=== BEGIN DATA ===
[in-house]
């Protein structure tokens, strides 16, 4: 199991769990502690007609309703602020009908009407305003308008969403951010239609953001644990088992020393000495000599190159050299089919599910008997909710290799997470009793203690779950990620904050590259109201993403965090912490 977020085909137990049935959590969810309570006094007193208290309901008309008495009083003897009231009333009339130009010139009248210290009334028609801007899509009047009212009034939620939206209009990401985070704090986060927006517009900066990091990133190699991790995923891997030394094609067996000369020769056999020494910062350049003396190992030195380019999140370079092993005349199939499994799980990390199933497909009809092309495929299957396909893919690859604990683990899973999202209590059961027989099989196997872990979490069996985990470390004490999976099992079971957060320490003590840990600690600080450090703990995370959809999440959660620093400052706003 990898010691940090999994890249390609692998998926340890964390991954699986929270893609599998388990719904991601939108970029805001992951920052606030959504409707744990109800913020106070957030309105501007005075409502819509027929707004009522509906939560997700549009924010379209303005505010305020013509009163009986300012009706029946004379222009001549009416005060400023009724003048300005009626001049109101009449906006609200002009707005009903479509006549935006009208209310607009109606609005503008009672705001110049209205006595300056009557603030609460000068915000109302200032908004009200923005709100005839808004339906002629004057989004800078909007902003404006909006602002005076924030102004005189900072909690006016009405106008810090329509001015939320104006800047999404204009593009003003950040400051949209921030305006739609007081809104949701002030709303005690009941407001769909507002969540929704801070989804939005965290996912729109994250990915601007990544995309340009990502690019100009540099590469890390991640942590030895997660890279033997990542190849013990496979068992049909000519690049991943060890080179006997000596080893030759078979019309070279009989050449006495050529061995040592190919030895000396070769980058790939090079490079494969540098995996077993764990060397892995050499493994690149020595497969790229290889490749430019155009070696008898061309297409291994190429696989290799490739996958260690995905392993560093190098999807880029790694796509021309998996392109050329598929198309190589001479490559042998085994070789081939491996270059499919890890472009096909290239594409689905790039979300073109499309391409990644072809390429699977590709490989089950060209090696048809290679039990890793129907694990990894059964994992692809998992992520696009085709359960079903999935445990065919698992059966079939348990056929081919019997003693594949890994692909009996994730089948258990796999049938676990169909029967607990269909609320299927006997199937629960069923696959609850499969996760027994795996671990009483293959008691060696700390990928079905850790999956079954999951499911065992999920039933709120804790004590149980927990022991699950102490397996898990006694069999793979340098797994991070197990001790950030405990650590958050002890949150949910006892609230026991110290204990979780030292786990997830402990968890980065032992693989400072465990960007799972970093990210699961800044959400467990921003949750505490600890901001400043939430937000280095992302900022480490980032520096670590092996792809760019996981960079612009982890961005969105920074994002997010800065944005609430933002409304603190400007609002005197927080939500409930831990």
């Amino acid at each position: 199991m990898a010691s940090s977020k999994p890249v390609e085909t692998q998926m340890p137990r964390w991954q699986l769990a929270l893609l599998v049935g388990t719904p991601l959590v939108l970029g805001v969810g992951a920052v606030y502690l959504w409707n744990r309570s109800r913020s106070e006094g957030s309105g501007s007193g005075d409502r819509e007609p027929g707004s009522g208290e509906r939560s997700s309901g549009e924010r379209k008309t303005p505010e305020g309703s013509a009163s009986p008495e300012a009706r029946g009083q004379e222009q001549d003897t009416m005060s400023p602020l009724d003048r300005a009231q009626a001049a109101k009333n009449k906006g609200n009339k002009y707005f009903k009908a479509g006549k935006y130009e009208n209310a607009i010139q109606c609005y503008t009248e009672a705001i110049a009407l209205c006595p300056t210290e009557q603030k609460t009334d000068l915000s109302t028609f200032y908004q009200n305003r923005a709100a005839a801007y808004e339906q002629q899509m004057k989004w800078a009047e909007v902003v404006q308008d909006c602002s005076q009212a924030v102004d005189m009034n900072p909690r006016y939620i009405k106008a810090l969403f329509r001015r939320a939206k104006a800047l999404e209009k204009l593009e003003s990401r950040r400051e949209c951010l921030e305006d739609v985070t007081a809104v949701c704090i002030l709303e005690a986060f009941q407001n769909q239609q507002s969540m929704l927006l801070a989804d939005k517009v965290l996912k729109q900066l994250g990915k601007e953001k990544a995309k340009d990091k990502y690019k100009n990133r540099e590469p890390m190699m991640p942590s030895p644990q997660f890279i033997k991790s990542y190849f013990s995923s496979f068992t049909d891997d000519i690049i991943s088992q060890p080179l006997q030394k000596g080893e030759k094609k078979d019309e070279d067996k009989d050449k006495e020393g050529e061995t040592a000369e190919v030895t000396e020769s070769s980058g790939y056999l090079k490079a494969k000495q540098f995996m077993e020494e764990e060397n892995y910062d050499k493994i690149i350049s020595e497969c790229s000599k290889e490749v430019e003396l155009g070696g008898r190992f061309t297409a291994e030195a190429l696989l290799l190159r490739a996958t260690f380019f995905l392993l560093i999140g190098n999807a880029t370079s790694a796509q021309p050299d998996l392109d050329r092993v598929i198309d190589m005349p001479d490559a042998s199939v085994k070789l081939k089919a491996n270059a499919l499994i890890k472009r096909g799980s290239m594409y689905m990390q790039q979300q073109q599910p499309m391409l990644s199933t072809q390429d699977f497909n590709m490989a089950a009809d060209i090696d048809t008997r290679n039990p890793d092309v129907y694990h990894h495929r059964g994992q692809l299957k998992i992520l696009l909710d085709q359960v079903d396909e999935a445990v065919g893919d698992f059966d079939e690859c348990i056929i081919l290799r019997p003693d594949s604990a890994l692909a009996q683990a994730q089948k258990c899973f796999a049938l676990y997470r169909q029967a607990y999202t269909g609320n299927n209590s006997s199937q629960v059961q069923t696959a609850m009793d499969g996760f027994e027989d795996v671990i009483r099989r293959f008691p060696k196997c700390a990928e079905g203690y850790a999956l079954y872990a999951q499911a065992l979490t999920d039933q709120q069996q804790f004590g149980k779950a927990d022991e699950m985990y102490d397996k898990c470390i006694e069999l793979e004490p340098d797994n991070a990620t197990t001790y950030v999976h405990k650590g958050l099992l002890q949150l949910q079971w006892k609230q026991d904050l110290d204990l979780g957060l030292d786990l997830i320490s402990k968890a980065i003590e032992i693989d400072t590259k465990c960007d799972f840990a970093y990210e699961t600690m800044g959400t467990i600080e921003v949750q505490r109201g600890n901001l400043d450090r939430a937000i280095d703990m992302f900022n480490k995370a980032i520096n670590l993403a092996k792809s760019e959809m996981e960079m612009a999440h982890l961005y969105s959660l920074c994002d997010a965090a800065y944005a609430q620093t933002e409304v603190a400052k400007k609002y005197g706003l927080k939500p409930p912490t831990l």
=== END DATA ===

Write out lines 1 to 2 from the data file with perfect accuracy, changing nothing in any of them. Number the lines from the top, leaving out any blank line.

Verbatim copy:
[in-house]
């Protein structure tokens, strides 16, 4: 199991769990502690007609309703602020009908009407305003308008969403951010239609953001644990088992020393000495000599190159050299089919599910008997909710290799997470009793203690779950990620904050590259109201993403965090912490 977020085909137990049935959590969810309570006094007193208290309901008309008495009083003897009231009333009339130009010139009248210290009334028609801007899509009047009212009034939620939206209009990401985070704090986060927006517009900066990091990133190699991790995923891997030394094609067996000369020769056999020494910062350049003396190992030195380019999140370079092993005349199939499994799980990390199933497909009809092309495929299957396909893919690859604990683990899973999202209590059961027989099989196997872990979490069996985990470390004490999976099992079971957060320490003590840990600690600080450090703990995370959809999440959660620093400052706003 990898010691940090999994890249390609692998998926340890964390991954699986929270893609599998388990719904991601939108970029805001992951920052606030959504409707744990109800913020106070957030309105501007005075409502819509027929707004009522509906939560997700549009924010379209303005505010305020013509009163009986300012009706029946004379222009001549009416005060400023009724003048300005009626001049109101009449906006609200002009707005009903479509006549935006009208209310607009109606609005503008009672705001110049209205006595300056009557603030609460000068915000109302200032908004009200923005709100005839808004339906002629004057989004800078909007902003404006909006602002005076924030102004005189900072909690006016009405106008810090329509001015939320104006800047999404204009593009003003950040400051949209921030305006739609007081809104949701002030709303005690009941407001769909507002969540929704801070989804939005965290996912729109994250990915601007990544995309340009990502690019100009540099590469890390991640942590030895997660890279033997990542190849013990496979068992049909000519690049991943060890080179006997000596080893030759078979019309070279009989050449006495050529061995040592190919030895000396070769980058790939090079490079494969540098995996077993764990060397892995050499493994690149020595497969790229290889490749430019155009070696008898061309297409291994190429696989290799490739996958260690995905392993560093190098999807880029790694796509021309998996392109050329598929198309190589001479490559042998085994070789081939491996270059499919890890472009096909290239594409689905790039979300073109499309391409990644072809390429699977590709490989089950060209090696048809290679039990890793129907694990990894059964994992692809998992992520696009085709359960079903999935445990065919698992059966079939348990056929081919019997003693594949890994692909009996994730089948258990796999049938676990169909029967607990269909609320299927006997199937629960069923696959609850499969996760027994795996671990009483293959008691060696700390990928079905850790999956079954999951499911065992999920039933709120804790004590149980927990022991699950102490397996898990006694069999793979340098797994991070197990001790950030405990650590958050002890949150949910006892609230026991110290204990979780030292786990997830402990968890980065032992693989400072465990960007799972970093990210699961800044959400467990921003949750505490600890901001400043939430937000280095992302900022480490980032520096670590092996792809760019996981960079612009982890961005969105920074994002997010800065944005609430933002409304603190400007609002005197927080939500409930831990």